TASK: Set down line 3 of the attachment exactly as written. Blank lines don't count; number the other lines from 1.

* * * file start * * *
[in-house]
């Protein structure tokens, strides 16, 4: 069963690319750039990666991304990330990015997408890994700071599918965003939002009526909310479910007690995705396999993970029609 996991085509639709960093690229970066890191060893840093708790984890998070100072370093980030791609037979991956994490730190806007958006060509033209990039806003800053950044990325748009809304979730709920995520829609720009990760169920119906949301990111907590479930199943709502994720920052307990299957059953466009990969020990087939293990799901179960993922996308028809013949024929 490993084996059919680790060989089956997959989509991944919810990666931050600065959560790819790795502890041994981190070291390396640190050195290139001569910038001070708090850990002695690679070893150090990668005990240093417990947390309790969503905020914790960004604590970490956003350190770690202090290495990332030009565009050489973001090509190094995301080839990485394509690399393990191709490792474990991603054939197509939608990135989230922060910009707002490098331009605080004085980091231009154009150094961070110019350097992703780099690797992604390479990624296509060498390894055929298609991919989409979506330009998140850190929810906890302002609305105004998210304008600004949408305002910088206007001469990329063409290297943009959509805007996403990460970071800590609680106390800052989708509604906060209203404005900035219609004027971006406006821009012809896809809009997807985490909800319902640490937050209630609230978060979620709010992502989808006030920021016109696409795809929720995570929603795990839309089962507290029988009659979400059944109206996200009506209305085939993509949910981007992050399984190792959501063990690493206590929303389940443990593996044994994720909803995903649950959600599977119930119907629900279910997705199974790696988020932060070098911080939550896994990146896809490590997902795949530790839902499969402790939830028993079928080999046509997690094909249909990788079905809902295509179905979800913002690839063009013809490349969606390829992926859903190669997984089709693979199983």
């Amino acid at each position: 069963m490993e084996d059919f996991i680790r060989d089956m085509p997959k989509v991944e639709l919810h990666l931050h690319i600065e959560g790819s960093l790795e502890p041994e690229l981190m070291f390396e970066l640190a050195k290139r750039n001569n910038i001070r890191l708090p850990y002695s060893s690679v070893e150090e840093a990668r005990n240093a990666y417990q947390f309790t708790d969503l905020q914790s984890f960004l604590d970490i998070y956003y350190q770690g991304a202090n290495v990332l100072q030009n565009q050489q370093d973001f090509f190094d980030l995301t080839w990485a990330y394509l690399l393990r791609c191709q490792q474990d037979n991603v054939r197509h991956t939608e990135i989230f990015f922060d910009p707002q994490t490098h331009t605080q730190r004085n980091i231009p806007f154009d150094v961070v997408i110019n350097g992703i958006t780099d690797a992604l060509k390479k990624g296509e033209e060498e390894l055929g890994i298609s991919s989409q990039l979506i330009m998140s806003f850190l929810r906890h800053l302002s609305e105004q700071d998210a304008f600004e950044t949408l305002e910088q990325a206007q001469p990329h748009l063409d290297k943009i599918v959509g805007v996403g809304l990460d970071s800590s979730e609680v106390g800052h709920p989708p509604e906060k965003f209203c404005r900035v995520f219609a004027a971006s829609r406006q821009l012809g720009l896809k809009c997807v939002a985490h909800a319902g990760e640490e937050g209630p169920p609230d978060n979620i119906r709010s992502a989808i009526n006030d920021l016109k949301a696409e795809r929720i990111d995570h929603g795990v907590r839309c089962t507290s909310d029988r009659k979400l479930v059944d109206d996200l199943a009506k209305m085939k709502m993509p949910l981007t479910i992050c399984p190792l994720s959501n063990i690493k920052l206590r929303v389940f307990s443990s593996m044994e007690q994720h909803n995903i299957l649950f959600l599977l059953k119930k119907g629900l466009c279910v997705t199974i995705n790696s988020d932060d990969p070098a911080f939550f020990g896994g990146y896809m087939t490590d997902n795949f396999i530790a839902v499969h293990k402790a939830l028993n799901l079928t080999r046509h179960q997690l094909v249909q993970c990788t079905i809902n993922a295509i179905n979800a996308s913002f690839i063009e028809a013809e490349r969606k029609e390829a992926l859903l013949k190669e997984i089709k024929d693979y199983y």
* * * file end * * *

């Amino acid at each position: 069963m490993e084996d059919f996991i680790r060989d089956m085509p997959k989509v991944e639709l919810h990666l931050h690319i600065e959560g790819s960093l790795e502890p041994e690229l981190m070291f390396e970066l640190a050195k290139r750039n001569n910038i001070r890191l708090p850990y002695s060893s690679v070893e150090e840093a990668r005990n240093a990666y417990q947390f309790t708790d969503l905020q914790s984890f960004l604590d970490i998070y956003y350190q770690g991304a202090n290495v990332l100072q030009n565009q050489q370093d973001f090509f190094d980030l995301t080839w990485a990330y394509l690399l393990r791609c191709q490792q474990d037979n991603v054939r197509h991956t939608e990135i989230f990015f922060d910009p707002q994490t490098h331009t605080q730190r004085n980091i231009p806007f154009d150094v961070v997408i110019n350097g992703i958006t780099d690797a992604l060509k390479k990624g296509e033209e060498e390894l055929g890994i298609s991919s989409q990039l979506i330009m998140s806003f850190l929810r906890h800053l302002s609305e105004q700071d998210a304008f600004e950044t949408l305002e910088q990325a206007q001469p990329h748009l063409d290297k943009i599918v959509g805007v996403g809304l990460d970071s800590s979730e609680v106390g800052h709920p989708p509604e906060k965003f209203c404005r900035v995520f219609a004027a971006s829609r406006q821009l012809g720009l896809k809009c997807v939002a985490h909800a319902g990760e640490e937050g209630p169920p609230d978060n979620i119906r709010s992502a989808i009526n006030d920021l016109k949301a696409e795809r929720i990111d995570h929603g795990v907590r839309c089962t507290s909310d029988r009659k979400l479930v059944d109206d996200l199943a009506k209305m085939k709502m993509p949910l981007t479910i992050c399984p190792l994720s959501n063990i690493k920052l206590r929303v389940f307990s443990s593996m044994e007690q994720h909803n995903i299957l649950f959600l599977l059953k119930k119907g629900l466009c279910v997705t199974i995705n790696s988020d932060d990969p070098a911080f939550f020990g896994g990146y896809m087939t490590d997902n795949f396999i530790a839902v499969h293990k402790a939830l028993n799901l079928t080999r046509h179960q997690l094909v249909q993970c990788t079905i809902n993922a295509i179905n979800a996308s913002f690839i063009e028809a013809e490349r969606k029609e390829a992926l859903l013949k190669e997984i089709k024929d693979y199983y």